The Choir was founded in the fifteenth century by King Henry VI to sing daily services in his magnificent chapel. This remains the Choir’s role and is an important part of the lives of its 16 Choristers, 14 choral scholars and two organ scholars, who study a variety of subjects in the College.
The boys usually perform choral services in the Chapel on five days each week, including Evensongs, Matins and Eucharists. These take place during the 8-week University Terms, with days off on Mondays and Wednesdays. Outside of these regular services, the Choristers have the opportunity to make radio and television broadcasts, CD recordings, and perform in magnificent concert venues around the world.
A musical education
The choristership experience is probably the best musical education available to boys of this age; it also brings with it the benefits of skills that will last a lifetime. Performing to a highly professional standard, Choristers gain a natural self-confidence, as well as the appreciation of good time-keeping, team work, concentration, dedication and the rewards that result from hard work.
ROUTINE, EVENTS & TRAINING
Most rehearsals take place during the school day as part of a wider enrichment programme, and after-school. Once a week they are in the early morning so that Choristers are still able to play a full part in competitive sport.
During the year the Choir performs in a number of concerts and broadcasts, and makes its own recordings. There are often exciting opportunities for the Choristers to travel to wonderful places all around the world, as well as to meet and perform with some of the greatest performing musicians of this generation. You can find photograph albums of our recent tours on the Choir’s Facebook page
These events are scheduled well in advance in order to minimise disruption, and to manage the boys’ workload. You can find photograph albums of our recent tours on the Choir’s Facebook page here.
Photos copyright 2020 © Geoff Robinson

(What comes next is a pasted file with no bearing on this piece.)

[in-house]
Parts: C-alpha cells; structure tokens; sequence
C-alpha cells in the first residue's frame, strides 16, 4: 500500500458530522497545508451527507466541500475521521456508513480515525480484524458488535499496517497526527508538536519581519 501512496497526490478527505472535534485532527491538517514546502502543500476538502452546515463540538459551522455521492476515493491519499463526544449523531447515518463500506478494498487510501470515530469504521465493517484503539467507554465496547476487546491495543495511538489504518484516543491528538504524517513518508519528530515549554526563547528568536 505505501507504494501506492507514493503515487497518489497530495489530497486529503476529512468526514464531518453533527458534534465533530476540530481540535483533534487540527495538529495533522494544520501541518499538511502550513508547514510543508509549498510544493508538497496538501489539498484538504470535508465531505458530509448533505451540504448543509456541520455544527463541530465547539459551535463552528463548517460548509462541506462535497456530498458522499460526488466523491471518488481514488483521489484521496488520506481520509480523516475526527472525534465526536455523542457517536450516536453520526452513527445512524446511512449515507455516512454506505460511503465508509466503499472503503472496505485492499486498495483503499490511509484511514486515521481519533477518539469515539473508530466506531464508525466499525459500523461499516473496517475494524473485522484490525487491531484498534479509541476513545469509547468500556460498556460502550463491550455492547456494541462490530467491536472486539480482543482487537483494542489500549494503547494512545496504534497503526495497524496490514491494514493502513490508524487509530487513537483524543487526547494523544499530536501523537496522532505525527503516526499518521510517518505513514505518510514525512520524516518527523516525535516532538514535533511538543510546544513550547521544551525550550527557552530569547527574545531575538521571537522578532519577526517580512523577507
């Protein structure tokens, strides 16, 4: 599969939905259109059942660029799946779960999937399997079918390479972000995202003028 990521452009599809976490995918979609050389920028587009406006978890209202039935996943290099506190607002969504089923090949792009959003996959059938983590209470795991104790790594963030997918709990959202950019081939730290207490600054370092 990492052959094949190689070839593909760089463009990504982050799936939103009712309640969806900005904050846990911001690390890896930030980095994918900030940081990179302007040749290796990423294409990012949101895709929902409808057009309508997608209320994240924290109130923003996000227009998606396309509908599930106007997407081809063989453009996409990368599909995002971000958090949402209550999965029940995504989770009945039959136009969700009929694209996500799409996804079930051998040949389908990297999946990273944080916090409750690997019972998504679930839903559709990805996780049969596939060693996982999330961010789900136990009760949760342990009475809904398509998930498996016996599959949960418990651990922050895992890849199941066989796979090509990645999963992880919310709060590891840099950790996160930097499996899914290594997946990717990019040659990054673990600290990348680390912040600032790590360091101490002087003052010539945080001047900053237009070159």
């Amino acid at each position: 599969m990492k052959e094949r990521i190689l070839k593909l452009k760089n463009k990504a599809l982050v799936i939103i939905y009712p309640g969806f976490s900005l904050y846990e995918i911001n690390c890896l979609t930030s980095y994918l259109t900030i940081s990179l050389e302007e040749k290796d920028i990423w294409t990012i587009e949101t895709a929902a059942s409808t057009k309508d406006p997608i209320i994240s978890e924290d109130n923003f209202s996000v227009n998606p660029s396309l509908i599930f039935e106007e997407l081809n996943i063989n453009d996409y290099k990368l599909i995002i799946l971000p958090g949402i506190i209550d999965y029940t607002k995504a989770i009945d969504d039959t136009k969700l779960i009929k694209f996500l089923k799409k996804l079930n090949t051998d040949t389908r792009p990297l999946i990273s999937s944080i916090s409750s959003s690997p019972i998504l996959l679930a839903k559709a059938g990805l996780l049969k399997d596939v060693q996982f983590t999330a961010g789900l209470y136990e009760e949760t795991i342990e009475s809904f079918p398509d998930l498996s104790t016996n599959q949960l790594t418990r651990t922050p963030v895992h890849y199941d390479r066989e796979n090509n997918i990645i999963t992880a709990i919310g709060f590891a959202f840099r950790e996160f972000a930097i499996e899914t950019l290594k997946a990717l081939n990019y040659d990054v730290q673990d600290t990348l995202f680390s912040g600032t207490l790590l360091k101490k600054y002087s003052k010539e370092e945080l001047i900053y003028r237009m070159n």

Once a boy has been accepted into the Choir, he would usually spend some two years as a Probationer. During this period he will learn, with his year group, all that he will need to know to begin to perform with the full Choir. At the end of his time as a Probationer he joins the Choir as a full member, usually in Year 6.
Of course the learning doesn’t stop there! As regular members of the Choir, Choristers become professional performers and develop skills that they will be able to draw on for the rest of their lives.
The Choristers’ main point of contact when performing with the Choir is with the College’s Director of Music, Daniel Hyde. Mr Hyde has held the prestigious post of Director of Music since October 2019 and was himself a King’s Organ Scholar. As a choral and orchestral conductor, Daniel has worked with many of the world’s leading ensembles and has performed throughout the world giving recitals.
Assisting the Director of Music are two Organ Scholars. They are undergraduate students of King’s who, alongside their academic work, have responsibility for most of the organ playing in Chapel and the accompaniment of the Choir. The Organ Scholars also assist with chorister practices, as well as with training of the Choristers and Probationers.
The Choristers perform alongside the Choral Scholars:14 undergraduate students of King’s who sing the alto, tenor and bass parts in the Choir. Like the Organ Scholars, these duties are in addition to their regular academic studies at King’s College and the University of Cambridge. They are appointed on the basis of both their academic and vocal performance.
Singing lessons are given to the Choristers by David Lowe. David has an international reputation as a voice teacher and has been a vocal professor at the Royal Academy of Music and Royal Northern College of Music for the last 20 years. Most recently, David has accepted the position of Head of Singing at King’s College Cambridge.
For further information about the King’s College Choir, please contact us.